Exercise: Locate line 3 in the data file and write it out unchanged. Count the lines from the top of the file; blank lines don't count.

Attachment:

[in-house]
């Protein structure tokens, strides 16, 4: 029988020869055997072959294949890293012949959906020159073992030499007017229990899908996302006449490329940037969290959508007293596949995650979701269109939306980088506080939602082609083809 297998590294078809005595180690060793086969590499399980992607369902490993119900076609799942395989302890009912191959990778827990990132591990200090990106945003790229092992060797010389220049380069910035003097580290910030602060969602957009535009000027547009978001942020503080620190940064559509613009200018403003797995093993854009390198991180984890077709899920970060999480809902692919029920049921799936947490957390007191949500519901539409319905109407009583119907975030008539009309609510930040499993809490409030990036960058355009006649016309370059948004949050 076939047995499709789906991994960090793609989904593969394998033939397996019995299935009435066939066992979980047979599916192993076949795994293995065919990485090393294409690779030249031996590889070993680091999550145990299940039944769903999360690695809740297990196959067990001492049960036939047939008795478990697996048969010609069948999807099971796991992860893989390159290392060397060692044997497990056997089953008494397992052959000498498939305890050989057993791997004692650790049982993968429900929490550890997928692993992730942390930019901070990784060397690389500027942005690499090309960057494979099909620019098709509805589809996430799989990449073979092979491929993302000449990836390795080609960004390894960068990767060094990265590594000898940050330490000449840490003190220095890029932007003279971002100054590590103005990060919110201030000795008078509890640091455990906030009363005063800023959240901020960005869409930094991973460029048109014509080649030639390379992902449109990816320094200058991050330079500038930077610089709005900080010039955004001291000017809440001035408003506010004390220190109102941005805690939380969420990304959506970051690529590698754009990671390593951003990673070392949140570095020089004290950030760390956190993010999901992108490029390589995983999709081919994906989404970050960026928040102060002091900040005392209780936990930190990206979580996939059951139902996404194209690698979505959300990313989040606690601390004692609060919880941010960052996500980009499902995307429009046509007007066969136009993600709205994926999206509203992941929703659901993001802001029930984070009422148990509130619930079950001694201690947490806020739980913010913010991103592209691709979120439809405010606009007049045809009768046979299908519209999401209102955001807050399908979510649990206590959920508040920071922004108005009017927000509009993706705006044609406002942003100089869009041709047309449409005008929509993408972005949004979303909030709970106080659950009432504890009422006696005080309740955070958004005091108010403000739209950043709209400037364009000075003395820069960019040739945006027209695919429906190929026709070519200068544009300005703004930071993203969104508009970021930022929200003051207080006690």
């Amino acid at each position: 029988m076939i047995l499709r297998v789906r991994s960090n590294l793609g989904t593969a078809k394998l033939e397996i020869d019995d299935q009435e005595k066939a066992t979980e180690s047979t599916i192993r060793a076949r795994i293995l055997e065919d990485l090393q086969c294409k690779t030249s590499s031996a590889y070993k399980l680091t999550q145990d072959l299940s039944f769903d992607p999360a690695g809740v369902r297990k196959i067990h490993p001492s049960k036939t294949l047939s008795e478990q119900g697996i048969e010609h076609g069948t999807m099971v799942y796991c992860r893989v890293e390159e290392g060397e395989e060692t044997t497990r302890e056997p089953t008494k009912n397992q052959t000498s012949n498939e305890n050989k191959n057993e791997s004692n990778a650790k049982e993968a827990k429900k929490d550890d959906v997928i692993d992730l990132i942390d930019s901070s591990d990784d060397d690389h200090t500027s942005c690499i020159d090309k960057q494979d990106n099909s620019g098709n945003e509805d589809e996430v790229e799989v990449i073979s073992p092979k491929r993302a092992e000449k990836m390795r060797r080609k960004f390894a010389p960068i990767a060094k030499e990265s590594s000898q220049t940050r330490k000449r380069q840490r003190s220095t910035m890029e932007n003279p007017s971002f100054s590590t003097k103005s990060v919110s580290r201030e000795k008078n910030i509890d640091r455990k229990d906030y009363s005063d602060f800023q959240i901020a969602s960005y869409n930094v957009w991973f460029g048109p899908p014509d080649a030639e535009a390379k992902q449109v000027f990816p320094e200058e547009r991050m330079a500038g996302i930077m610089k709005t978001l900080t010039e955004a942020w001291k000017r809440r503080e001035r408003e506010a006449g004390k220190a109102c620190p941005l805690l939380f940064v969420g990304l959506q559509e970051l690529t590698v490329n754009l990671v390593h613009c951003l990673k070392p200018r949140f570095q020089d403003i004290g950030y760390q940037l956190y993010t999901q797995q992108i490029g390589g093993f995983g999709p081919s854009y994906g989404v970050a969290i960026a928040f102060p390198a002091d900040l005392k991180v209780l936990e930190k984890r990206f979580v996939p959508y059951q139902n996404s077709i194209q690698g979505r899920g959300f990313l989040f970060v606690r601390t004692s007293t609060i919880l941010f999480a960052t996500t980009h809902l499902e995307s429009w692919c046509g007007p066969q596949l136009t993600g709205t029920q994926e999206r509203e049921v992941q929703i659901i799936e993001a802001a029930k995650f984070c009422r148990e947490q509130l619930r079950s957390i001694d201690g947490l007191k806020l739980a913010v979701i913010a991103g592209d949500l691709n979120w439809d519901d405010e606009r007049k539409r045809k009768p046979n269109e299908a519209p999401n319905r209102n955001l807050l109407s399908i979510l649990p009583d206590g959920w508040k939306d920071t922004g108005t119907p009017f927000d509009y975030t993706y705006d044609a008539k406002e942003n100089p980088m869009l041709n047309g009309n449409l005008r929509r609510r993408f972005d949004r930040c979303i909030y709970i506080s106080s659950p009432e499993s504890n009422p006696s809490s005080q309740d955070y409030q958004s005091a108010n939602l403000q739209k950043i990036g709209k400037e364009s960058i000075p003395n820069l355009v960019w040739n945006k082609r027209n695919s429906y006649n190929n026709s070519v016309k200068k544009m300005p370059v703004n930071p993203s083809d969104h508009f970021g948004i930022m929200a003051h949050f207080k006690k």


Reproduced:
């Amino acid at each position: 029988m076939i047995l499709r297998v789906r991994s960090n590294l793609g989904t593969a078809k394998l033939e397996i020869d019995d299935q009435e005595k066939a066992t979980e180690s047979t599916i192993r060793a076949r795994i293995l055997e065919d990485l090393q086969c294409k690779t030249s590499s031996a590889y070993k399980l680091t999550q145990d072959l299940s039944f769903d992607p999360a690695g809740v369902r297990k196959i067990h490993p001492s049960k036939t294949l047939s008795e478990q119900g697996i048969e010609h076609g069948t999807m099971v799942y796991c992860r893989v890293e390159e290392g060397e395989e060692t044997t497990r302890e056997p089953t008494k009912n397992q052959t000498s012949n498939e305890n050989k191959n057993e791997s004692n990778a650790k049982e993968a827990k429900k929490d550890d959906v997928i692993d992730l990132i942390d930019s901070s591990d990784d060397d690389h200090t500027s942005c690499i020159d090309k960057q494979d990106n099909s620019g098709n945003e509805d589809e996430v790229e799989v990449i073979s073992p092979k491929r993302a092992e000449k990836m390795r060797r080609k960004f390894a010389p960068i990767a060094k030499e990265s590594s000898q220049t940050r330490k000449r380069q840490r003190s220095t910035m890029e932007n003279p007017s971002f100054s590590t003097k103005s990060v919110s580290r201030e000795k008078n910030i509890d640091r455990k229990d906030y009363s005063d602060f800023q959240i901020a969602s960005y869409n930094v957009w991973f460029g048109p899908p014509d080649a030639e535009a390379k992902q449109v000027f990816p320094e200058e547009r991050m330079a500038g996302i930077m610089k709005t978001l900080t010039e955004a942020w001291k000017r809440r503080e001035r408003e506010a006449g004390k220190a109102c620190p941005l805690l939380f940064v969420g990304l959506q559509e970051l690529t590698v490329n754009l990671v390593h613009c951003l990673k070392p200018r949140f570095q020089d403003i004290g950030y760390q940037l956190y993010t999901q797995q992108i490029g390589g093993f995983g999709p081919s854009y994906g989404v970050a969290i960026a928040f102060p390198a002091d900040l005392k991180v209780l936990e930190k984890r990206f979580v996939p959508y059951q139902n996404s077709i194209q690698g979505r899920g959300f990313l989040f970060v606690r601390t004692s007293t609060i919880l941010f999480a960052t996500t980009h809902l499902e995307s429009w692919c046509g007007p066969q596949l136009t993600g709205t029920q994926e999206r509203e049921v992941q929703i659901i799936e993001a802001a029930k995650f984070c009422r148990e947490q509130l619930r079950s957390i001694d201690g947490l007191k806020l739980a913010v979701i913010a991103g592209d949500l691709n979120w439809d519901d405010e606009r007049k539409r045809k009768p046979n269109e299908a519209p999401n319905r209102n955001l807050l109407s399908i979510l649990p009583d206590g959920w508040k939306d920071t922004g108005t119907p009017f927000d509009y975030t993706y705006d044609a008539k406002e942003n100089p980088m869009l041709n047309g009309n449409l005008r929509r609510r993408f972005d949004r930040c979303i909030y709970i506080s106080s659950p009432e499993s504890n009422p006696s809490s005080q309740d955070y409030q958004s005091a108010n939602l403000q739209k950043i990036g709209k400037e364009s960058i000075p003395n820069l355009v960019w040739n945006k082609r027209n695919s429906y006649n190929n026709s070519v016309k200068k544009m300005p370059v703004n930071p993203s083809d969104h508009f970021g948004i930022m929200a003051h949050f207080k006690k």